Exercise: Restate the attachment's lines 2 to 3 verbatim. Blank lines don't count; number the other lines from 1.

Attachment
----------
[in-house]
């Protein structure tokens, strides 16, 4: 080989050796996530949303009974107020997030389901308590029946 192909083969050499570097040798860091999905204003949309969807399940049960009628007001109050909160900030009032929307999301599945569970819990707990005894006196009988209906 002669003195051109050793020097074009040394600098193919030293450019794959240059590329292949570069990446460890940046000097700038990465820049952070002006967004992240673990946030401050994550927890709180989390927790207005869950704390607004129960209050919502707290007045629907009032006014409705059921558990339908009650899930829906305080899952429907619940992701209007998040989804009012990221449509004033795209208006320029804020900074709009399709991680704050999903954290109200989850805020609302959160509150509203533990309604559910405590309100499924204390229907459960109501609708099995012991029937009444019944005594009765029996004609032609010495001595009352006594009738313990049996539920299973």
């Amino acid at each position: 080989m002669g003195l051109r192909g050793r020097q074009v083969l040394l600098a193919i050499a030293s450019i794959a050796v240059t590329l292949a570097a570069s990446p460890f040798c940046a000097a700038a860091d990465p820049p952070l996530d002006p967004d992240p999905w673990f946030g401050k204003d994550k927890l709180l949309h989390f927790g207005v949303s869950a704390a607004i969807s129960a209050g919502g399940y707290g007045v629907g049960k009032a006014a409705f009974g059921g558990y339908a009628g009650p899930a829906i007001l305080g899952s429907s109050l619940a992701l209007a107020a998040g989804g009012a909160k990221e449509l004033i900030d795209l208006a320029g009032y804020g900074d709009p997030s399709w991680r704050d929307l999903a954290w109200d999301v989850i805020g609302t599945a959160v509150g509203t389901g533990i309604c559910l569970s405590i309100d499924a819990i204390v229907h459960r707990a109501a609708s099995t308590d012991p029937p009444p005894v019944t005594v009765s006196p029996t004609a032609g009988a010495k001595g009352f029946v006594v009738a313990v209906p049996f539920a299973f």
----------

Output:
């Protein structure tokens, strides 16, 4: 080989050796996530949303009974107020997030389901308590029946 192909083969050499570097040798860091999905204003949309969807399940049960009628007001109050909160900030009032929307999301599945569970819990707990005894006196009988209906 002669003195051109050793020097074009040394600098193919030293450019794959240059590329292949570069990446460890940046000097700038990465820049952070002006967004992240673990946030401050994550927890709180989390927790207005869950704390607004129960209050919502707290007045629907009032006014409705059921558990339908009650899930829906305080899952429907619940992701209007998040989804009012990221449509004033795209208006320029804020900074709009399709991680704050999903954290109200989850805020609302959160509150509203533990309604559910405590309100499924204390229907459960109501609708099995012991029937009444019944005594009765029996004609032609010495001595009352006594009738313990049996539920299973």
């Amino acid at each position: 080989m002669g003195l051109r192909g050793r020097q074009v083969l040394l600098a193919i050499a030293s450019i794959a050796v240059t590329l292949a570097a570069s990446p460890f040798c940046a000097a700038a860091d990465p820049p952070l996530d002006p967004d992240p999905w673990f946030g401050k204003d994550k927890l709180l949309h989390f927790g207005v949303s869950a704390a607004i969807s129960a209050g919502g399940y707290g007045v629907g049960k009032a006014a409705f009974g059921g558990y339908a009628g009650p899930a829906i007001l305080g899952s429907s109050l619940a992701l209007a107020a998040g989804g009012a909160k990221e449509l004033i900030d795209l208006a320029g009032y804020g900074d709009p997030s399709w991680r704050d929307l999903a954290w109200d999301v989850i805020g609302t599945a959160v509150g509203t389901g533990i309604c559910l569970s405590i309100d499924a819990i204390v229907h459960r707990a109501a609708s099995t308590d012991p029937p009444p005894v019944t005594v009765s006196p029996t004609a032609g009988a010495k001595g009352f029946v006594v009738a313990v209906p049996f539920a299973f």